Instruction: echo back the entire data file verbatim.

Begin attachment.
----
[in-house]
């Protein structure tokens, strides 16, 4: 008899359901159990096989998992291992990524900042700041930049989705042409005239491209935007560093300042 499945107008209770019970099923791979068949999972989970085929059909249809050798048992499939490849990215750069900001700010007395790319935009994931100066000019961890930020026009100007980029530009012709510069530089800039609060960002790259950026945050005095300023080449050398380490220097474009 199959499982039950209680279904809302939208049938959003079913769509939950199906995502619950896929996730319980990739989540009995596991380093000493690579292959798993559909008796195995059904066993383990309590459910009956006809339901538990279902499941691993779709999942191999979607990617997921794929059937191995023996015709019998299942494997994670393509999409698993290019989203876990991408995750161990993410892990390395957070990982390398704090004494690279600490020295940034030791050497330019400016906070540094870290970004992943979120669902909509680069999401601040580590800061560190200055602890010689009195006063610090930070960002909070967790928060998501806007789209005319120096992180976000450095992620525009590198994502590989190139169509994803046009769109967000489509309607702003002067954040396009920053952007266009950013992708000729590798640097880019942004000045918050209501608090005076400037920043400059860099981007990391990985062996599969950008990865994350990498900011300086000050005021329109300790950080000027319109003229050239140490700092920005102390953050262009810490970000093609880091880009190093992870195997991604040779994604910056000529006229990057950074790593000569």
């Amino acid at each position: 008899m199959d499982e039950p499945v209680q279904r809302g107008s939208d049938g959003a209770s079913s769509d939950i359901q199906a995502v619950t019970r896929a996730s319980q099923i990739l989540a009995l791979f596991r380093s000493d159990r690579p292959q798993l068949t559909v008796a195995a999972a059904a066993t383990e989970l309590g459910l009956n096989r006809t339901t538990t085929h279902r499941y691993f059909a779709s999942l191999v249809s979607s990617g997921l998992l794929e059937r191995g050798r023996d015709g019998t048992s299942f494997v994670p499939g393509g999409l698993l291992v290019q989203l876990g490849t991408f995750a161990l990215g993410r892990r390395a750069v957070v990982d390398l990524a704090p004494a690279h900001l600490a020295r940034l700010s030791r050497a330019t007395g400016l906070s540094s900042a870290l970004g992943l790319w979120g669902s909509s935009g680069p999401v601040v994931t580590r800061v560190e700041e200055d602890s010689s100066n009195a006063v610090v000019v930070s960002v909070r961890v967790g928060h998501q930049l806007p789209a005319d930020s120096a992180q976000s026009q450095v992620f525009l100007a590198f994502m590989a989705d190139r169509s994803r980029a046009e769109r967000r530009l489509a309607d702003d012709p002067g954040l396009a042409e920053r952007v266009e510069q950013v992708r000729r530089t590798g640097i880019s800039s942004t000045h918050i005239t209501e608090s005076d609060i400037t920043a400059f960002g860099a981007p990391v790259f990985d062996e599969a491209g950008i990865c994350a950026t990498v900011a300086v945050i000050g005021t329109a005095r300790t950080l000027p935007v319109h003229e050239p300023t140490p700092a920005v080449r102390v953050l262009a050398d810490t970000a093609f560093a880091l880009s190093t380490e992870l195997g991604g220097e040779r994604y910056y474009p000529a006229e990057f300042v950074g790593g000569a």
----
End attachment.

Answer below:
[in-house]
């Protein structure tokens, strides 16, 4: 008899359901159990096989998992291992990524900042700041930049989705042409005239491209935007560093300042 499945107008209770019970099923791979068949999972989970085929059909249809050798048992499939490849990215750069900001700010007395790319935009994931100066000019961890930020026009100007980029530009012709510069530089800039609060960002790259950026945050005095300023080449050398380490220097474009 199959499982039950209680279904809302939208049938959003079913769509939950199906995502619950896929996730319980990739989540009995596991380093000493690579292959798993559909008796195995059904066993383990309590459910009956006809339901538990279902499941691993779709999942191999979607990617997921794929059937191995023996015709019998299942494997994670393509999409698993290019989203876990991408995750161990993410892990390395957070990982390398704090004494690279600490020295940034030791050497330019400016906070540094870290970004992943979120669902909509680069999401601040580590800061560190200055602890010689009195006063610090930070960002909070967790928060998501806007789209005319120096992180976000450095992620525009590198994502590989190139169509994803046009769109967000489509309607702003002067954040396009920053952007266009950013992708000729590798640097880019942004000045918050209501608090005076400037920043400059860099981007990391990985062996599969950008990865994350990498900011300086000050005021329109300790950080000027319109003229050239140490700092920005102390953050262009810490970000093609880091880009190093992870195997991604040779994604910056000529006229990057950074790593000569």
């Amino acid at each position: 008899m199959d499982e039950p499945v209680q279904r809302g107008s939208d049938g959003a209770s079913s769509d939950i359901q199906a995502v619950t019970r896929a996730s319980q099923i990739l989540a009995l791979f596991r380093s000493d159990r690579p292959q798993l068949t559909v008796a195995a999972a059904a066993t383990e989970l309590g459910l009956n096989r006809t339901t538990t085929h279902r499941y691993f059909a779709s999942l191999v249809s979607s990617g997921l998992l794929e059937r191995g050798r023996d015709g019998t048992s299942f494997v994670p499939g393509g999409l698993l291992v290019q989203l876990g490849t991408f995750a161990l990215g993410r892990r390395a750069v957070v990982d390398l990524a704090p004494a690279h900001l600490a020295r940034l700010s030791r050497a330019t007395g400016l906070s540094s900042a870290l970004g992943l790319w979120g669902s909509s935009g680069p999401v601040v994931t580590r800061v560190e700041e200055d602890s010689s100066n009195a006063v610090v000019v930070s960002v909070r961890v967790g928060h998501q930049l806007p789209a005319d930020s120096a992180q976000s026009q450095v992620f525009l100007a590198f994502m590989a989705d190139r169509s994803r980029a046009e769109r967000r530009l489509a309607d702003d012709p002067g954040l396009a042409e920053r952007v266009e510069q950013v992708r000729r530089t590798g640097i880019s800039s942004t000045h918050i005239t209501e608090s005076d609060i400037t920043a400059f960002g860099a981007p990391v790259f990985d062996e599969a491209g950008i990865c994350a950026t990498v900011a300086v945050i000050g005021t329109a005095r300790t950080l000027p935007v319109h003229e050239p300023t140490p700092a920005v080449r102390v953050l262009a050398d810490t970000a093609f560093a880091l880009s190093t380490e992870l195997g991604g220097e040779r994604y910056y474009p000529a006229e990057f300042v950074g790593g000569a």